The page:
The AWS issues in the NoVa center are continuing today, our RDS is still not fully accessible.

I've been interested to see AWS status page misrepresent this through its icons while annotating the continuing issues.

1) Long before EBS API was returned, AWS adjusted the "Amazon Elastic Compute Cloud (N. Virginia)" status[1] for 24 April to show operational (green). This has since been corrected in the "Amazon EC2 (N. Virginia)" Status History.

2) Their own RDS service, which is instances backed by EBS, remained unavailable for its users, proving that #1 was false. If they couldn't operate a service (RDS) built on themselves (EC2) normally, the underlying service (EC2) should not have been considered Operational in the status page.

3) At present, the icon for "Amazon Elastic Compute Cloud (N. Virginia)" is Green for "Service is operating normally" instead of Yellow for "Performance issues", though the text description is not "Service is operating normally." but "Instance connectivity, latency and error rates."

4) It seems from anecdotal observation they're using the status page at least as "median status", or perhaps closer to "20th percentile status", meaning >80% of something can be down before it toggles to "Service Disruption".

[1] http://status.aws.amazon.com/

The tl;dr:

>we don’t use Elastic Block Storage (EBS), which is the main component that failed last week.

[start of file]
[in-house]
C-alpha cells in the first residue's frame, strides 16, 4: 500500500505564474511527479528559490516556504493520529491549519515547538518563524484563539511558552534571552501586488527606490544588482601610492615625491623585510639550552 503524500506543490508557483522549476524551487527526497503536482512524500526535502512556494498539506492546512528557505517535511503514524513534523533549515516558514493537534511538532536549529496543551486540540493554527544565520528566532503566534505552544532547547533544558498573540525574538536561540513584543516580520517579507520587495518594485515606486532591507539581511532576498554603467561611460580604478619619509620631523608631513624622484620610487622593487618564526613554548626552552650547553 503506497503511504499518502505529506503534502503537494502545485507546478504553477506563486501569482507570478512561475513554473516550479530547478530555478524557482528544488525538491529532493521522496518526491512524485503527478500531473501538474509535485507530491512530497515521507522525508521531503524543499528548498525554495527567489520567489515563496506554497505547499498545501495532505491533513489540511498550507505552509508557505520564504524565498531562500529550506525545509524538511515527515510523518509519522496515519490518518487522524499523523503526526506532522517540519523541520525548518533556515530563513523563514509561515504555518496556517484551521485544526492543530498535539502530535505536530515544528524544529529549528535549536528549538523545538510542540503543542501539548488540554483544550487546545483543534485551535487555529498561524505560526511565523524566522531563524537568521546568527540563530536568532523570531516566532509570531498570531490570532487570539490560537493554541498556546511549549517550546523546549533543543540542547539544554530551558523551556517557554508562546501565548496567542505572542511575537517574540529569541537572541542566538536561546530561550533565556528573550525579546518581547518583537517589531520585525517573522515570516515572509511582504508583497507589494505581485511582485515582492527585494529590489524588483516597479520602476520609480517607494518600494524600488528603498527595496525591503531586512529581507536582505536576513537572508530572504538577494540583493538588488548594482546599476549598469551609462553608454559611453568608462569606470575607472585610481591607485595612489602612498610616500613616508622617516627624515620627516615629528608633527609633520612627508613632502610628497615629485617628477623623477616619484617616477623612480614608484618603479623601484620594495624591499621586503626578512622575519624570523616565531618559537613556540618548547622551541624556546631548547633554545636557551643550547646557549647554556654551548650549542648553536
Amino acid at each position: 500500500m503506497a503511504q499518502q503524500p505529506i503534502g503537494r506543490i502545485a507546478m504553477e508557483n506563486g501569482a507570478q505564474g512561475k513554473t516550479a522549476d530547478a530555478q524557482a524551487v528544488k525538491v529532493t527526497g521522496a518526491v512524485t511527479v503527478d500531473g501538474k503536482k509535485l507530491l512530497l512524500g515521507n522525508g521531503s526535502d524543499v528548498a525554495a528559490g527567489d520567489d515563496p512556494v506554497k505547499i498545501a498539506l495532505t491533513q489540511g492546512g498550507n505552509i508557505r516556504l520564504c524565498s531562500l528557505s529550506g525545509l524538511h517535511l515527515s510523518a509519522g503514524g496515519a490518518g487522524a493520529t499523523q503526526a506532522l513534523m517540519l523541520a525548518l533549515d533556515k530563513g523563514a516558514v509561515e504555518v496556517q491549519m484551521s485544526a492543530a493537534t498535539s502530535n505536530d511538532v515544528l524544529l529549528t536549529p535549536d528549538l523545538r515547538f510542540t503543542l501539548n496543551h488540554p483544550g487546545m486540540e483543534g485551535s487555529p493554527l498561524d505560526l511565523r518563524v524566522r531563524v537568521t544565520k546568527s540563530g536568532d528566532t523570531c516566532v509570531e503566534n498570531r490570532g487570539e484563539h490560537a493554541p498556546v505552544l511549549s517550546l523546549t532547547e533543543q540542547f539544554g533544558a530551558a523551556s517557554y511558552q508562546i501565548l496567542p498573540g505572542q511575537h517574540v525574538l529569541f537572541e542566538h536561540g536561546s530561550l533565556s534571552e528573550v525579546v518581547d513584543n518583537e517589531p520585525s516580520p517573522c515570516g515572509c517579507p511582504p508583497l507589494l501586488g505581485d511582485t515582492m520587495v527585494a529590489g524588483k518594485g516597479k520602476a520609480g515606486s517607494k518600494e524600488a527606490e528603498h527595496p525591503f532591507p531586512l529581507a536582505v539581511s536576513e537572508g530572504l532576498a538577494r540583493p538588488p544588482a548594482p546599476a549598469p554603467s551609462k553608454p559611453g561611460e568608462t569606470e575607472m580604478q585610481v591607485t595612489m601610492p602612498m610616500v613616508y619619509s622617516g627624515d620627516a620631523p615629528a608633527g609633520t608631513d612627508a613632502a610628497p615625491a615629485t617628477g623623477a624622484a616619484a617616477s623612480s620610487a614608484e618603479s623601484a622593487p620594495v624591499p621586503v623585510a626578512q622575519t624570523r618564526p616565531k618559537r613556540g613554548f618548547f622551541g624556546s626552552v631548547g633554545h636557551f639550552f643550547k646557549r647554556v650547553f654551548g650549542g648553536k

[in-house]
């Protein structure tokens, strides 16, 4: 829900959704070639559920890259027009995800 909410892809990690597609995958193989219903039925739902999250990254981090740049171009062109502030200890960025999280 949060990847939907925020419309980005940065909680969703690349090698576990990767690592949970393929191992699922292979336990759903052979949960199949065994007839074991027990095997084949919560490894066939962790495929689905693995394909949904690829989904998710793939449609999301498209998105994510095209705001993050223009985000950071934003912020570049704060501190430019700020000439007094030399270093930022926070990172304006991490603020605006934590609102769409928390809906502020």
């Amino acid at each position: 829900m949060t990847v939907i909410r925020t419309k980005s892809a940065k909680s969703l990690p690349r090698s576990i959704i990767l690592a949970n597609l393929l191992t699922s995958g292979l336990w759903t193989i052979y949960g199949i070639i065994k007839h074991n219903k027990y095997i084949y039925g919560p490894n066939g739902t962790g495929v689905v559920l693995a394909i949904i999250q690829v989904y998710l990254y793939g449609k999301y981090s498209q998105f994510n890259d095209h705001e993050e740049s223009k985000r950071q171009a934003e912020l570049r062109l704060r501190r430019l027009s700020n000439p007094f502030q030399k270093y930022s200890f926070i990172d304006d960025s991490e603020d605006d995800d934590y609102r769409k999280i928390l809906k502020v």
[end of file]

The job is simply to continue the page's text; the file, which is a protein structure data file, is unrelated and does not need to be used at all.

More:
This gets even more weight when you consider that EBS was broken across multiple availability zones, which means that, had they used EBS, their first point would be invalidated.

More importantly smugmug was smart enough, when moving to the cloud to realize which components were the most failure prone and to stay away from those.

Not using EBS wasn't luck it was a conscious decision.

They didn't not choose it because of concerns about availability, they didn't choose it because of run-time performance concerns. I don't think you can argue that those concerns even imply anything about availability, much less have some kind of causal relationship.

SmugMug got lucky in their choice. If performance had been consistent with EBS, they would have used it and most likely gone down like so many others.

Not true. Our primary decision was based on unpredictable latency, but the fact that we didn't/don't trust EBS played a huge role. EBS mucks up our basic availability scenario - systems are no longer individual, disposable, replaceable units. I'm sorry if that wasn't clear from the blog post - I'll go re-read that part and update.